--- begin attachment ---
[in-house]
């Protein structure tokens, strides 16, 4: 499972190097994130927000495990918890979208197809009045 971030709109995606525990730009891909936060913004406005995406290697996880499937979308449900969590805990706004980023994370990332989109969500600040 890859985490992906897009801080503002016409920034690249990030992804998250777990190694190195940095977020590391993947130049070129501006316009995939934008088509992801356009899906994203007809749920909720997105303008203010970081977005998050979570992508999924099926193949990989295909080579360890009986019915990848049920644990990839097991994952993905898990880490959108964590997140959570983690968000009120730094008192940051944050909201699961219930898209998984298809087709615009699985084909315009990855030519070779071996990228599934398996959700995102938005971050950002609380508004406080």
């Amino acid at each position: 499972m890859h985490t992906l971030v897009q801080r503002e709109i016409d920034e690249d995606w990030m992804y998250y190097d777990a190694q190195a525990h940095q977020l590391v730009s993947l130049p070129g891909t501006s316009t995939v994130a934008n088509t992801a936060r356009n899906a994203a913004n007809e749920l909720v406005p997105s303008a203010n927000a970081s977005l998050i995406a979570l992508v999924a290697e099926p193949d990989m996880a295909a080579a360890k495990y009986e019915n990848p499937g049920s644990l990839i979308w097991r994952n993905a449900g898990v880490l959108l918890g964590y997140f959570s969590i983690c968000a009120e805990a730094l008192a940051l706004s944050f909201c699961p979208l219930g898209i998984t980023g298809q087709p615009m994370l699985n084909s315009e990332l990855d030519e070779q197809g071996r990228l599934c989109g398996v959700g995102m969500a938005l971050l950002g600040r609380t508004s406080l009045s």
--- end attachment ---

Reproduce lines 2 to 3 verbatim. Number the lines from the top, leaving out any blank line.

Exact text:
């Protein structure tokens, strides 16, 4: 499972190097994130927000495990918890979208197809009045 971030709109995606525990730009891909936060913004406005995406290697996880499937979308449900969590805990706004980023994370990332989109969500600040 890859985490992906897009801080503002016409920034690249990030992804998250777990190694190195940095977020590391993947130049070129501006316009995939934008088509992801356009899906994203007809749920909720997105303008203010970081977005998050979570992508999924099926193949990989295909080579360890009986019915990848049920644990990839097991994952993905898990880490959108964590997140959570983690968000009120730094008192940051944050909201699961219930898209998984298809087709615009699985084909315009990855030519070779071996990228599934398996959700995102938005971050950002609380508004406080």
């Amino acid at each position: 499972m890859h985490t992906l971030v897009q801080r503002e709109i016409d920034e690249d995606w990030m992804y998250y190097d777990a190694q190195a525990h940095q977020l590391v730009s993947l130049p070129g891909t501006s316009t995939v994130a934008n088509t992801a936060r356009n899906a994203a913004n007809e749920l909720v406005p997105s303008a203010n927000a970081s977005l998050i995406a979570l992508v999924a290697e099926p193949d990989m996880a295909a080579a360890k495990y009986e019915n990848p499937g049920s644990l990839i979308w097991r994952n993905a449900g898990v880490l959108l918890g964590y997140f959570s969590i983690c968000a009120e805990a730094l008192a940051l706004s944050f909201c699961p979208l219930g898209i998984t980023g298809q087709p615009m994370l699985n084909s315009e990332l990855d030519e070779q197809g071996r990228l599934c989109g398996v959700g995102m969500a938005l971050l950002g600040r609380t508004s406080l009045s």